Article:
A Unique Think Piece About “Gone Girl”



Look, I’ll be the first to admit I’m not the first to come up with a think piece about Gone Girl, director David Fincher‘s recent blockbuster thriller based on the bestselling novel by Gillian Flynn. Most of those think pieces have focused on whether or not the film’s portrayal of Amy (Rosamund Pike) is misogynistic and how this fits into Fincher’s larger oeuvre.

Although these are interesting and important questions, I’ve noticed that no other writer has tackled what I see as the most important issue I found myself pondering while I watched: why doesn’t the film have a pee break?

For those who have yet to see the film, I won’t spoil anything, other than to say it is incredibly long. Although I’m certain Fincher did not intend for viewers to feel the sort of preposterous discomfort I felt, as an artist, he is responsible for knowing the context he is working in. Most human beings have bladders of non-infinite size, and they will take those bladders into the theater no matter how badly Fincher might want them to assess a film solely based on its non-urinary merits.

Although I have not read the book, from what I understand, it has an entirely different, more nuanced take on this issue. Apparently, you can put down the book to go pee at anytime and pick up right where you left off when you’re done. I’ve even heard some claim they read the book WHILE peeing, but I wouldn’t want to put too much stake into those claims without actually trying it myself.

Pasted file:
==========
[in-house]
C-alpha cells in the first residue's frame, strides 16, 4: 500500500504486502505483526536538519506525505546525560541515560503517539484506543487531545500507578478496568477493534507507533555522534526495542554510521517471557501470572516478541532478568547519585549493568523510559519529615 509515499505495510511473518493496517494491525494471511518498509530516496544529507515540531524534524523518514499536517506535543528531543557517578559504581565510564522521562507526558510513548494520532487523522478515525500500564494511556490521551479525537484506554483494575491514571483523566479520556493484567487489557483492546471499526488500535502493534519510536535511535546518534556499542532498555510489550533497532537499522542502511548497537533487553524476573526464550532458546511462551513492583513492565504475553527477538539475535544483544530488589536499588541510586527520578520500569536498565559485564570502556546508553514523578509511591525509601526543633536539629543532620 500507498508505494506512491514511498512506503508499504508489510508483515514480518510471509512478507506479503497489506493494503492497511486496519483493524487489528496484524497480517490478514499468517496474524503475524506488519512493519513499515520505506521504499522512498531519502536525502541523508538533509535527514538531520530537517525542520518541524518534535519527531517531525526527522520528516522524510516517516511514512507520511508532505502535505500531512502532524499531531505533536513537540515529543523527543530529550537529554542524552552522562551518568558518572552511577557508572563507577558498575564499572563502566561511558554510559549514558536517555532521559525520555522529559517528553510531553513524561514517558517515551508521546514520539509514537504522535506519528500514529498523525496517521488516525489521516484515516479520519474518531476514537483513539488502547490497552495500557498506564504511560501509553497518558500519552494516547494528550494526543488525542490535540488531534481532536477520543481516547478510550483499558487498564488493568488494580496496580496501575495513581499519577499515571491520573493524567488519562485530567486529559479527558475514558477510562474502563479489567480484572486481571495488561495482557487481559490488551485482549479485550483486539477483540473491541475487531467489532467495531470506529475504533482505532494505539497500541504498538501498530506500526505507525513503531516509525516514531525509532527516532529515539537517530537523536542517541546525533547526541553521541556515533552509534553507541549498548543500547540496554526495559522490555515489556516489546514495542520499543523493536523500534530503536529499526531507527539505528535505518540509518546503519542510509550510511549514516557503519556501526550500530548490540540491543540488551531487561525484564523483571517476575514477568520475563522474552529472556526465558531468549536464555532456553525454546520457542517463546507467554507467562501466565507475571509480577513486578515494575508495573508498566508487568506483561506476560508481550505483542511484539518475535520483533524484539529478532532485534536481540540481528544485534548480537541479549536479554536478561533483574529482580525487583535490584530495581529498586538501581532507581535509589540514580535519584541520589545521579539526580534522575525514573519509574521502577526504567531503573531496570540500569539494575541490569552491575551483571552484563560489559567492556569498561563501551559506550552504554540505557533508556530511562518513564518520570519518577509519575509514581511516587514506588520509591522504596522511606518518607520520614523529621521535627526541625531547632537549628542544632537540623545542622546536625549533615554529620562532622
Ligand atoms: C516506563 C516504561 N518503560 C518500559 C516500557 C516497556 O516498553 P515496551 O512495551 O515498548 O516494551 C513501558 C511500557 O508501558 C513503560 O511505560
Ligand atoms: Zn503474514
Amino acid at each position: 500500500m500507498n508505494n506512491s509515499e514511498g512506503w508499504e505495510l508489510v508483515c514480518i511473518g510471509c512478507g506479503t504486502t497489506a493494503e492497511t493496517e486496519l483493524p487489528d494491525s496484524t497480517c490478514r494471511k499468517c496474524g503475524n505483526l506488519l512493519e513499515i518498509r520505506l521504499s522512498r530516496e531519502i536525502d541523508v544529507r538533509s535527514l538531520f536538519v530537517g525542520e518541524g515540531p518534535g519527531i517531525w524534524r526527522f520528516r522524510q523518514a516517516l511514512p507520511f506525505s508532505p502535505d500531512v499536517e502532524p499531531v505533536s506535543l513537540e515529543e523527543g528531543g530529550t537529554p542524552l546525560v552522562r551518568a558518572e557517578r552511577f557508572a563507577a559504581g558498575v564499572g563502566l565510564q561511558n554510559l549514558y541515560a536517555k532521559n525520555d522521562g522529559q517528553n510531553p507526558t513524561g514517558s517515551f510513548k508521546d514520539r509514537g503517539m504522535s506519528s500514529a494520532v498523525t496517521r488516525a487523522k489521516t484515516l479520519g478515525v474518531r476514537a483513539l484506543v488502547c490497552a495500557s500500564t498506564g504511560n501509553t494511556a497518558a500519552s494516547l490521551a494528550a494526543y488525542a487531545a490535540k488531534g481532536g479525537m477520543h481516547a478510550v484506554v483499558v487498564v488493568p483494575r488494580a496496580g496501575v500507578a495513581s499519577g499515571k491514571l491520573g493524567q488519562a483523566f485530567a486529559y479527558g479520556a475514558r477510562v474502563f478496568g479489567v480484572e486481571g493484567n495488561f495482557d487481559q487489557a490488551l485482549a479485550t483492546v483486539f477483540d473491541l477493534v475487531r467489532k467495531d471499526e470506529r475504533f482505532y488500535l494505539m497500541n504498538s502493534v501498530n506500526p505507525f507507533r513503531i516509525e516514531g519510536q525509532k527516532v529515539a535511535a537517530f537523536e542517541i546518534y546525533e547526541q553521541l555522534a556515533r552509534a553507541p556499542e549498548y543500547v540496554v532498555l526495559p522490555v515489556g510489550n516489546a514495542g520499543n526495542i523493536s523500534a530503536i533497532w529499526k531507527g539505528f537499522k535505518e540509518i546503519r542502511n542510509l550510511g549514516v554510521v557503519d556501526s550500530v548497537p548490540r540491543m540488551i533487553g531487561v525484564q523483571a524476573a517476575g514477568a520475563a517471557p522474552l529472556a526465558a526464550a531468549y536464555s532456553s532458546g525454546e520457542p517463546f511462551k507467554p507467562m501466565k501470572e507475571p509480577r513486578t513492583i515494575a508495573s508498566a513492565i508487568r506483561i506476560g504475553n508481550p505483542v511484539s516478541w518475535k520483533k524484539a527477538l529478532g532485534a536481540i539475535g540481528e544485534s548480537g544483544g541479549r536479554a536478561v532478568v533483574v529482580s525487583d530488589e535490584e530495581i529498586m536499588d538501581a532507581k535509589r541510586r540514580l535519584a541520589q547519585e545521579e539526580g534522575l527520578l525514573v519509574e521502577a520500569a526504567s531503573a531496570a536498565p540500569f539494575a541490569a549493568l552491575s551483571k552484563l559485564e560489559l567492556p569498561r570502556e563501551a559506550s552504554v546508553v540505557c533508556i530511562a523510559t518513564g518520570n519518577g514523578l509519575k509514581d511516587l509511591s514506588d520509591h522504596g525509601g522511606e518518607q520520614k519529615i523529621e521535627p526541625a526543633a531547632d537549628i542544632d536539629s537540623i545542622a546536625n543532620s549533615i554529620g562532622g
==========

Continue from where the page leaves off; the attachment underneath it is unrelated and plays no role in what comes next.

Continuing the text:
I realize it’s not fair to put all the blame on Fincher, however. Gillian Flynn herself actually wrote the adapted screenplay, and the movie theater owner probably could have chosen to add a pee break if he or she wanted.

There’s a moment late in the film (I won’t spoil it, but if you’ve seen it, you know the scene I’m talking about) where it seemed like it was about to end, but then it kept going for another hour or so, and I honestly didn’t know how to feel. On the one hand, I wanted it to be over so I could empty my bladder, but on the other hand, it truly is an engaging film.

And honestly, that’s part of the problem. Perhaps if Fincher had made a less engaging film, I would have simply walked out for a few minutes, not worried about missing anything good.

Obviously misogyny and our culture’s constant unfortunate treatment of women is a far more important issue, I’m certainly not denying that, but I was disappointed to see literally zero other writers address the pee break issue. On the contrary, in Jessica Goldstein’s admittedly interesting and well-reasoned think piece for Think Progress, she says of the film: “It is two and a half hours that whooshes by in what feels like two and a half minutes.”

“Whooshes by?” Perhaps if you weren’t drinking a large soda it does, but that was certainly not my experience. In conclusion, I’d like to restate my enjoyment of the film, but I do worry it stands to join Fincher’s Fight Club in the pantheon of films loved by a loud minority for all the wrong reasons, and films that do not stop for a few minutes to let you empty your bladder.